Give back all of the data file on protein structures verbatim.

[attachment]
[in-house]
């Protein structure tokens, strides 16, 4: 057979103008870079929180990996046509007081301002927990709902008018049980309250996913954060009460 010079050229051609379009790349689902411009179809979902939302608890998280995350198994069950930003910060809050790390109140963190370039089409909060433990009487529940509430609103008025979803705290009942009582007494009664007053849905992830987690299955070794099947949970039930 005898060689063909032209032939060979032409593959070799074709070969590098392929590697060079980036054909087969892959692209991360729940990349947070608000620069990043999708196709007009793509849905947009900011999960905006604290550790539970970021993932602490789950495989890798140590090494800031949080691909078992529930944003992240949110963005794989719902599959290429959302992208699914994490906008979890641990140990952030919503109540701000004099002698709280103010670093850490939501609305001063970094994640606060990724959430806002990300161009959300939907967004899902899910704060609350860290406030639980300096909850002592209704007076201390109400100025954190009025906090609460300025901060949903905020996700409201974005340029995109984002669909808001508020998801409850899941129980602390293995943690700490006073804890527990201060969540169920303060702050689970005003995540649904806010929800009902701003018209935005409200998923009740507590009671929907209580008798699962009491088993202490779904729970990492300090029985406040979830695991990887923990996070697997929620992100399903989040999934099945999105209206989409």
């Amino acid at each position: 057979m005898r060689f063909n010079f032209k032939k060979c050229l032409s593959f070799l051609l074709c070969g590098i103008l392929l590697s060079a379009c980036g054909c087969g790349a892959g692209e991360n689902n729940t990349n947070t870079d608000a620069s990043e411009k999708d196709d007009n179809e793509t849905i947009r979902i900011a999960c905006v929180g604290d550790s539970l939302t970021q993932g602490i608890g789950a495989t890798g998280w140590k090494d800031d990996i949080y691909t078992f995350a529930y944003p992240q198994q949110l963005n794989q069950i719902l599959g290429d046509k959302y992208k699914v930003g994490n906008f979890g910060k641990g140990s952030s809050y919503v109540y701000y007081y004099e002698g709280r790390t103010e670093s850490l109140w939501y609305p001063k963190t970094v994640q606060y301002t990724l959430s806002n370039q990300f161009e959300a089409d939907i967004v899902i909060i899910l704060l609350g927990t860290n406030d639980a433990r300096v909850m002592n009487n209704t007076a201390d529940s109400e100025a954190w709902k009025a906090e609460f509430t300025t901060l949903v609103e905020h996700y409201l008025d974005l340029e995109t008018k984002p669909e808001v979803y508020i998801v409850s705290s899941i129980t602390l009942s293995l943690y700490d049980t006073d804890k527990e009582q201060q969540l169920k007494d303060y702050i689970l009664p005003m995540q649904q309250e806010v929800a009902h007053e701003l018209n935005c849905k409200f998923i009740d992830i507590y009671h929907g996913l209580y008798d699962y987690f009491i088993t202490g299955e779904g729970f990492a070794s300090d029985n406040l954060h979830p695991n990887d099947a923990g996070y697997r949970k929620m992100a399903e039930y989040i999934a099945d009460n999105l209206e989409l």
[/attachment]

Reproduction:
[in-house]
């Protein structure tokens, strides 16, 4: 057979103008870079929180990996046509007081301002927990709902008018049980309250996913954060009460 010079050229051609379009790349689902411009179809979902939302608890998280995350198994069950930003910060809050790390109140963190370039089409909060433990009487529940509430609103008025979803705290009942009582007494009664007053849905992830987690299955070794099947949970039930 005898060689063909032209032939060979032409593959070799074709070969590098392929590697060079980036054909087969892959692209991360729940990349947070608000620069990043999708196709007009793509849905947009900011999960905006604290550790539970970021993932602490789950495989890798140590090494800031949080691909078992529930944003992240949110963005794989719902599959290429959302992208699914994490906008979890641990140990952030919503109540701000004099002698709280103010670093850490939501609305001063970094994640606060990724959430806002990300161009959300939907967004899902899910704060609350860290406030639980300096909850002592209704007076201390109400100025954190009025906090609460300025901060949903905020996700409201974005340029995109984002669909808001508020998801409850899941129980602390293995943690700490006073804890527990201060969540169920303060702050689970005003995540649904806010929800009902701003018209935005409200998923009740507590009671929907209580008798699962009491088993202490779904729970990492300090029985406040979830695991990887923990996070697997929620992100399903989040999934099945999105209206989409």
């Amino acid at each position: 057979m005898r060689f063909n010079f032209k032939k060979c050229l032409s593959f070799l051609l074709c070969g590098i103008l392929l590697s060079a379009c980036g054909c087969g790349a892959g692209e991360n689902n729940t990349n947070t870079d608000a620069s990043e411009k999708d196709d007009n179809e793509t849905i947009r979902i900011a999960c905006v929180g604290d550790s539970l939302t970021q993932g602490i608890g789950a495989t890798g998280w140590k090494d800031d990996i949080y691909t078992f995350a529930y944003p992240q198994q949110l963005n794989q069950i719902l599959g290429d046509k959302y992208k699914v930003g994490n906008f979890g910060k641990g140990s952030s809050y919503v109540y701000y007081y004099e002698g709280r790390t103010e670093s850490l109140w939501y609305p001063k963190t970094v994640q606060y301002t990724l959430s806002n370039q990300f161009e959300a089409d939907i967004v899902i909060i899910l704060l609350g927990t860290n406030d639980a433990r300096v909850m002592n009487n209704t007076a201390d529940s109400e100025a954190w709902k009025a906090e609460f509430t300025t901060l949903v609103e905020h996700y409201l008025d974005l340029e995109t008018k984002p669909e808001v979803y508020i998801v409850s705290s899941i129980t602390l009942s293995l943690y700490d049980t006073d804890k527990e009582q201060q969540l169920k007494d303060y702050i689970l009664p005003m995540q649904q309250e806010v929800a009902h007053e701003l018209n935005c849905k409200f998923i009740d992830i507590y009671h929907g996913l209580y008798d699962y987690f009491i088993t202490g299955e779904g729970f990492a070794s300090d029985n406040l954060h979830p695991n990887d099947a923990g996070y697997r949970k929620m992100a399903e039930y989040i999934a099945d009460n999105l209206e989409l």